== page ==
The larvicidal efficacy of C. sinensis peels has been documented against various species of mosquitoes [21]. They reported the respective LC50 and LC90 values of 58.25 and 298.31 ppm when the larvae of An. subpictus were exposed to the chloroform extract of C. sinensis peels. On the other hand, assays with methanol extract of C. sinensis peels resulted in lower LC50 and LC90 values of 38.15 and 184.67 ppm, respectively against the larvae of Cx. tritaeniorhynchus. The effectiveness of the ethanolic extracts of the C. sinensis has been established by Amusan et al. against the larvae of Ae. aegypti [23]. Likewise, Michaelakis et al. reported the strong toxicity of essential oils extracted from peels of C. limon and C. sinensis against larvae of Cx. pipiens resulting in the LC50 values ranging from 30.1 to 51.5 mg/l, respectively [24]. Earlier investigations have shown that the peel oil extracts of C. sinensis, C. aurantium and C. limon possessed outstanding larvicidal potential against Cx. quinquefasciatus with lemon peel oil exhibiting the maximum larvicidal efficacy [18,19]. The volatile extracts of C. sinensis and C. aurantifolia (lime) peels were also observed to have cidal activity against mosquitoes [25].

It has been reported earlier that phytochemicals play a foremost role in the mosquito control programmes. Different secondary metabolites of plants, such as alkaloids, steroids, phenolics, terpenoids, saponins, essential oil, etc., are coupled with an extensive range of biological activities. Marston et al. have reported the efficacy of prenylated xanthones, tetracyclic phenols and saponins in controlling the mosquito Ae. aegypti [26]. Likewise, the presence of carbohydrates, saponins, phytosterols, phenols, flavonoids and tannins has been observed in the plant extract exhibiting mosquito larvicidal activity [27]. Furthermore, the citrus fruit peel has been found to be a rich source of flavanones and many polymethoxylated flavones, rare in other plants [28]. Kumar et al. have showed the presence of alkaloids, flavonoids and terpenoids in the petroleum ether extracts of C. sinensis peels [29]. Table 1 summarizes the larvicidal activity of certain Citrus species against different species of mosquitoes.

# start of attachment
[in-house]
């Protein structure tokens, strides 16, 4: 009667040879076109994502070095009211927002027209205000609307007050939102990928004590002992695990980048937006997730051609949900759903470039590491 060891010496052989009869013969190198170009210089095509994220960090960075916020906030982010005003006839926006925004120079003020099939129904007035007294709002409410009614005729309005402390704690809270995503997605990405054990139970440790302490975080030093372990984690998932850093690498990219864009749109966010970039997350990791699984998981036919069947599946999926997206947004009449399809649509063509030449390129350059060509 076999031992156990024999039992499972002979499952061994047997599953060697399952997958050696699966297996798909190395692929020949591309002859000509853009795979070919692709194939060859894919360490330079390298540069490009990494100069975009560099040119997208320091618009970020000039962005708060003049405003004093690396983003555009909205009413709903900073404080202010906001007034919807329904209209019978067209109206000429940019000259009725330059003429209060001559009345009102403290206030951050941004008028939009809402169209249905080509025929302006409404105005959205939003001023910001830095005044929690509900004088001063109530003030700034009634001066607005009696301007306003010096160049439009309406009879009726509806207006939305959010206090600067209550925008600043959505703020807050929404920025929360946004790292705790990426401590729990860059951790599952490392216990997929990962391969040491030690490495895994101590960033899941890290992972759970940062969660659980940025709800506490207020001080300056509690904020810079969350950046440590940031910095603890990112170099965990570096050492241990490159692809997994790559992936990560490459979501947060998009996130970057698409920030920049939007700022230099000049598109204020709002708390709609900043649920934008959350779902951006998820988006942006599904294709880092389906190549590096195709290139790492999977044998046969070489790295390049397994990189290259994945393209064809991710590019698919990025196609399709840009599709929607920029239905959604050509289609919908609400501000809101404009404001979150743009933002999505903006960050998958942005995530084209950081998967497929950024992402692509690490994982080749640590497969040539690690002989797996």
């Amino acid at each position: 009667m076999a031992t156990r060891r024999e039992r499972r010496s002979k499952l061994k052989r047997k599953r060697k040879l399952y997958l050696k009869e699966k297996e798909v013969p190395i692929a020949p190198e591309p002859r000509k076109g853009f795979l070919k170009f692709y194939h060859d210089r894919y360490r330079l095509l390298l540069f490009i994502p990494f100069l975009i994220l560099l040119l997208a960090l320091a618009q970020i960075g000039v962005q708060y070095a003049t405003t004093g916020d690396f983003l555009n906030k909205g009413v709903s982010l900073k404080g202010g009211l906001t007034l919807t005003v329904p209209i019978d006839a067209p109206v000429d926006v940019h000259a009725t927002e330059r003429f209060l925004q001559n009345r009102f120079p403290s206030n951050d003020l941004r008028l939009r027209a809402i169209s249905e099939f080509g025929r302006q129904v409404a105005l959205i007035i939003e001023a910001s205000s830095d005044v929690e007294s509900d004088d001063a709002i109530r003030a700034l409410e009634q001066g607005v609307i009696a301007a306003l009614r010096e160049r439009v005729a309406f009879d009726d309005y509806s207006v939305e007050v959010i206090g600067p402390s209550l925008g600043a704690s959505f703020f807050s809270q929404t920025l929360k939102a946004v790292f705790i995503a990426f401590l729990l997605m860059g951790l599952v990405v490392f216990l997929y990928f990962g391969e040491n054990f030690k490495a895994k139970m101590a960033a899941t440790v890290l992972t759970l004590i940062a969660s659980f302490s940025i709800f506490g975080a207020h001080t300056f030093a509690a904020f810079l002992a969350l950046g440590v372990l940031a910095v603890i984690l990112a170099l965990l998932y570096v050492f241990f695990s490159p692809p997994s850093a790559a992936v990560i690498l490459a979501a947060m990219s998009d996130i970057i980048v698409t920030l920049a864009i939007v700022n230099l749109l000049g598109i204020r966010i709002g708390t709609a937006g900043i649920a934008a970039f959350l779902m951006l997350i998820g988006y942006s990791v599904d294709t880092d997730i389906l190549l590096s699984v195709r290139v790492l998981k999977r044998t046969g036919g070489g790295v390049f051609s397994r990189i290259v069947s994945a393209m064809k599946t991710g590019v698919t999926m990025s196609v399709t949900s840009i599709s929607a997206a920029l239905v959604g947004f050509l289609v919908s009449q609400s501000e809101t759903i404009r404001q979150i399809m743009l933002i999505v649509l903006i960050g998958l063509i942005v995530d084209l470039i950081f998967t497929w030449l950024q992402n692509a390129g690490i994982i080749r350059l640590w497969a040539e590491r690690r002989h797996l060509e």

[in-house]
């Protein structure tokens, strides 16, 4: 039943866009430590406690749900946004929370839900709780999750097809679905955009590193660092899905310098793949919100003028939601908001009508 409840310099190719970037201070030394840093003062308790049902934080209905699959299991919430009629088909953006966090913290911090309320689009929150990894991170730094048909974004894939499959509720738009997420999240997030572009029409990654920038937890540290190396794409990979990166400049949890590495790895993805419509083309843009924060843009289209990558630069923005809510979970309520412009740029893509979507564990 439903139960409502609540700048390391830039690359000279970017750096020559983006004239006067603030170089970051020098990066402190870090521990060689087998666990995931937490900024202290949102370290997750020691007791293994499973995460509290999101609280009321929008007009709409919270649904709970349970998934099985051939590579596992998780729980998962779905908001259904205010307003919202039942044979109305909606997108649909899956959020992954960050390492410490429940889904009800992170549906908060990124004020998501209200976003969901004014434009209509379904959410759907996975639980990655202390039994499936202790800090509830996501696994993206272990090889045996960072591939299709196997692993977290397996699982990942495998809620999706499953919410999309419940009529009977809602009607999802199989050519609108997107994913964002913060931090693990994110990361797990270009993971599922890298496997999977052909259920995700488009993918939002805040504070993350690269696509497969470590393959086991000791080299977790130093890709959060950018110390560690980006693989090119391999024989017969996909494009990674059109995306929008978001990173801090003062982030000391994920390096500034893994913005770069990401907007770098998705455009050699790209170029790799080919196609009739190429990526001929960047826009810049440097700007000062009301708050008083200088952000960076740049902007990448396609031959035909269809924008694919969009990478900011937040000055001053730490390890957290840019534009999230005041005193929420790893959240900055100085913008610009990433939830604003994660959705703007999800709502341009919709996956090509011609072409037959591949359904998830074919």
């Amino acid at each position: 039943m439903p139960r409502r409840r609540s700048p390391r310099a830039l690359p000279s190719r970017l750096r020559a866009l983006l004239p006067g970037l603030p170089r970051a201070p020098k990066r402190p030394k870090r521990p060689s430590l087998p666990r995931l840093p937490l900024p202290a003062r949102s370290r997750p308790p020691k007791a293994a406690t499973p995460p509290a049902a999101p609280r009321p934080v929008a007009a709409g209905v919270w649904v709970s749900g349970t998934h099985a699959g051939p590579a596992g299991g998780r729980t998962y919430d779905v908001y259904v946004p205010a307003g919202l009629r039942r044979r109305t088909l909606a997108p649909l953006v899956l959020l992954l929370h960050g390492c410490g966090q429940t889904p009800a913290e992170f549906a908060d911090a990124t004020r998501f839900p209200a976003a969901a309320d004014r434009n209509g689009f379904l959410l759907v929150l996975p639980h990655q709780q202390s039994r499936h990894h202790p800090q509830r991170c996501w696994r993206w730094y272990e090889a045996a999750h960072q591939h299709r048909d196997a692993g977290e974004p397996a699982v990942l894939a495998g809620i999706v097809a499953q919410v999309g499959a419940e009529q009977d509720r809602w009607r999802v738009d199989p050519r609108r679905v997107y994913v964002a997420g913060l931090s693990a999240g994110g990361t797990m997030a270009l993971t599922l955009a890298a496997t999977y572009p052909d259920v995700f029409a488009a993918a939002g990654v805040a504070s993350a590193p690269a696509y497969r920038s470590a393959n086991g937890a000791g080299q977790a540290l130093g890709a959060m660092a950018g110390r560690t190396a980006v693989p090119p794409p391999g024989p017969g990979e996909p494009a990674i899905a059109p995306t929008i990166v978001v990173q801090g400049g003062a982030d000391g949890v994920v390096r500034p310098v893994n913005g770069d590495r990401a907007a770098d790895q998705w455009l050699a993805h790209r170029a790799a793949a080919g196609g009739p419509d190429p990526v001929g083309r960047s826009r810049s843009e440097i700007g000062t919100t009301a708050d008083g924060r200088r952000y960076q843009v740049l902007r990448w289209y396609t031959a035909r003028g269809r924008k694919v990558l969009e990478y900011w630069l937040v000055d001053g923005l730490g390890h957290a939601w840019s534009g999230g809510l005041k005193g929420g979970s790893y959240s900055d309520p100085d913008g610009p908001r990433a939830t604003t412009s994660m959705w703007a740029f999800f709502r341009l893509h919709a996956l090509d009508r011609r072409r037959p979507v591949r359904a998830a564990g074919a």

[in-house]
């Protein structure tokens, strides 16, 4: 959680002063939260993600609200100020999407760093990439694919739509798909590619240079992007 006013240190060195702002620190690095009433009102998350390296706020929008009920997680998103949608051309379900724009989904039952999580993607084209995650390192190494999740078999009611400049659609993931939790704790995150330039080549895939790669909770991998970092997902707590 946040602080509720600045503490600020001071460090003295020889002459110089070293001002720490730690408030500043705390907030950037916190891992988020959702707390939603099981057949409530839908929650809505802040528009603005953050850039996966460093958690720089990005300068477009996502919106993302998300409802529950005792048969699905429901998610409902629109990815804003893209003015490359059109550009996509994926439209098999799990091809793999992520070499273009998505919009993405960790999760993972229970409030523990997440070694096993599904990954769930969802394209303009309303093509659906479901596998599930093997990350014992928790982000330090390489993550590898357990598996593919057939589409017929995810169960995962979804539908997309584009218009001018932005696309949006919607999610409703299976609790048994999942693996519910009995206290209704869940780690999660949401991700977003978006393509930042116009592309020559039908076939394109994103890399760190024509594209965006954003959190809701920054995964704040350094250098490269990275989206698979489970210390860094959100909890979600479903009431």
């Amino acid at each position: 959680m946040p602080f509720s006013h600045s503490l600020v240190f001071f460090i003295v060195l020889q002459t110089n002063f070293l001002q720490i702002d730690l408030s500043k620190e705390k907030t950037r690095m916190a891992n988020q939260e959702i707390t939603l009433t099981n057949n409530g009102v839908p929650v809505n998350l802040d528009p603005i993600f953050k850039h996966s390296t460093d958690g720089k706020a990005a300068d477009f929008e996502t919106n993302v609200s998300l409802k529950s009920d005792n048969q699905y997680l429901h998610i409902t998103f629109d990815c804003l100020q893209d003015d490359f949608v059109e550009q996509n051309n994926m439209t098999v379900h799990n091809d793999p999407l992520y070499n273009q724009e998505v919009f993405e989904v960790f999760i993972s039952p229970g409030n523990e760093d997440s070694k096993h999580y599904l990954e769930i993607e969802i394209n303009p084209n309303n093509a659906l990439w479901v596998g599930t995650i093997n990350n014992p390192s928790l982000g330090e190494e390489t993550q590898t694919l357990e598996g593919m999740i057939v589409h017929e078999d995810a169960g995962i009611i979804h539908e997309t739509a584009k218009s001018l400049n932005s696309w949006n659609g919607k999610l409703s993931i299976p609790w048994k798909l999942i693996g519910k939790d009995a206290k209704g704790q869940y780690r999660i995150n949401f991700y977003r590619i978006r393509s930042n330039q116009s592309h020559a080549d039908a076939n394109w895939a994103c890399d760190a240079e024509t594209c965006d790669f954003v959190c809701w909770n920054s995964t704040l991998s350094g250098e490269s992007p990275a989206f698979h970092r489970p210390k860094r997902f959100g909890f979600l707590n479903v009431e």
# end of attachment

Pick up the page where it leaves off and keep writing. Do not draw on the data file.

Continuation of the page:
S. no. Plant species Plant product Mosquito species Reference
1. Citrus aurantium Fruit peel oil Cx. quinquefasciatus Mwaiko (1992)
2. Citrus limon Fruit peel oil Cx. pipiens Dakhil and Morsy (1999)
Shalaby et al. (1998)
3. Citrus sinensis Essential oil Cx. pipiens molestus Traboulsi et al. (2002)
4. Citrus reticulata Seed extracts Cx. quinquefasciatus; Ae. aegypti Sumroiphon et al. (2006)
5. Citrus sinensis Crude peel extracts Cx. tritaeniorhynchus, An. subpictus Bagavan et al. (2008)
6. Citrus sinensis, Citrus limon, Citrus aurantium Enantiomers and essential oils Cx. pipiens Michaelakis et al. (2009)
7. Citrus grandis; Citrus mitis, Citrus jhambiri, Citrus paradise, Citrus pseudolimon Seed extract Ae. albopictus Akram et al. (2010)
8. Citrus limetta Fruit peel extract Ae. aegypti Kumar et al. (2011c)
9. Citrus sinensis Leaf extract Ae. aegypti Kumar et al. (2012)

Table 1.

Larvicidal activity of certain Citrus species against different species of mosquitoes


3. Materials and methods

3.1. Collection of the larvae and adults of Ae. aegypti

The present investigations employ the Chikungunya fever mosquito, Ae. aegypti that originated from fields of Delhi and surrounding areas. The larvae were collected from seven locations spread across Delhi and NCR (National Capital Region) (Figure 1). The locations selected were:

  • Okhla, New Delhi (latitude: 28° N 34′ 2.583″, longitude: 77° E 17′ 32.039″, altitude: 214 m)

  • Alipur, New Delhi (latitude : 28° N 48′, longitude : 77° E 8′ 59.999″, altitude : 211 m)

  • Dwarka, New Delhi (latitude: 28° N 35′ 31.704″, longitude: 77° E 2′ 45.773″, altitude: 212 m)